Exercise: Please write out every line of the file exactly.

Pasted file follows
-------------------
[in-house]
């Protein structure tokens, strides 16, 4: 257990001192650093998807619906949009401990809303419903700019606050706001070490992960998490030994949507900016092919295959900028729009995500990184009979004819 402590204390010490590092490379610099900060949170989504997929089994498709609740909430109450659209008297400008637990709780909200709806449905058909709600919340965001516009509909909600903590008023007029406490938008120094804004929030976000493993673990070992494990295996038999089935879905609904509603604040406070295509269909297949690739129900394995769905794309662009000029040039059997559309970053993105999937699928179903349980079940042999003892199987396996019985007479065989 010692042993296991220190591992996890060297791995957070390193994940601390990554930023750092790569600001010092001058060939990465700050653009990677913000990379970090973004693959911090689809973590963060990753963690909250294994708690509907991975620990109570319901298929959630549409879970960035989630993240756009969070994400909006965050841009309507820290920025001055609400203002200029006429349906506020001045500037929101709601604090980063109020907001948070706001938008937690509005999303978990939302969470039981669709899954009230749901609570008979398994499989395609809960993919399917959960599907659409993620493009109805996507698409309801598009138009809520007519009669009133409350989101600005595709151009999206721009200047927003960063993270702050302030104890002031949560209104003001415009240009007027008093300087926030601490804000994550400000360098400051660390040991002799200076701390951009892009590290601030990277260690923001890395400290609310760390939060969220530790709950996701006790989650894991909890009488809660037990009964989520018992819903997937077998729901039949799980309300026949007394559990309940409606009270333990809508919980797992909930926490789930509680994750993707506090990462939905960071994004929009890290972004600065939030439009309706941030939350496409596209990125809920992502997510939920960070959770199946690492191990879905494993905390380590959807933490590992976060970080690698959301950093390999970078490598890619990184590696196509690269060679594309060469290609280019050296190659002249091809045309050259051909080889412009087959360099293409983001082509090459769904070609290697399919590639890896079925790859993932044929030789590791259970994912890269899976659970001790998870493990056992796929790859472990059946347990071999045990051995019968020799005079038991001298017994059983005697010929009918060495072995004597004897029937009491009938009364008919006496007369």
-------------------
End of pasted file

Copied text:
[in-house]
């Protein structure tokens, strides 16, 4: 257990001192650093998807619906949009401990809303419903700019606050706001070490992960998490030994949507900016092919295959900028729009995500990184009979004819 402590204390010490590092490379610099900060949170989504997929089994498709609740909430109450659209008297400008637990709780909200709806449905058909709600919340965001516009509909909600903590008023007029406490938008120094804004929030976000493993673990070992494990295996038999089935879905609904509603604040406070295509269909297949690739129900394995769905794309662009000029040039059997559309970053993105999937699928179903349980079940042999003892199987396996019985007479065989 010692042993296991220190591992996890060297791995957070390193994940601390990554930023750092790569600001010092001058060939990465700050653009990677913000990379970090973004693959911090689809973590963060990753963690909250294994708690509907991975620990109570319901298929959630549409879970960035989630993240756009969070994400909006965050841009309507820290920025001055609400203002200029006429349906506020001045500037929101709601604090980063109020907001948070706001938008937690509005999303978990939302969470039981669709899954009230749901609570008979398994499989395609809960993919399917959960599907659409993620493009109805996507698409309801598009138009809520007519009669009133409350989101600005595709151009999206721009200047927003960063993270702050302030104890002031949560209104003001415009240009007027008093300087926030601490804000994550400000360098400051660390040991002799200076701390951009892009590290601030990277260690923001890395400290609310760390939060969220530790709950996701006790989650894991909890009488809660037990009964989520018992819903997937077998729901039949799980309300026949007394559990309940409606009270333990809508919980797992909930926490789930509680994750993707506090990462939905960071994004929009890290972004600065939030439009309706941030939350496409596209990125809920992502997510939920960070959770199946690492191990879905494993905390380590959807933490590992976060970080690698959301950093390999970078490598890619990184590696196509690269060679594309060469290609280019050296190659002249091809045309050259051909080889412009087959360099293409983001082509090459769904070609290697399919590639890896079925790859993932044929030789590791259970994912890269899976659970001790998870493990056992796929790859472990059946347990071999045990051995019968020799005079038991001298017994059983005697010929009918060495072995004597004897029937009491009938009364008919006496007369």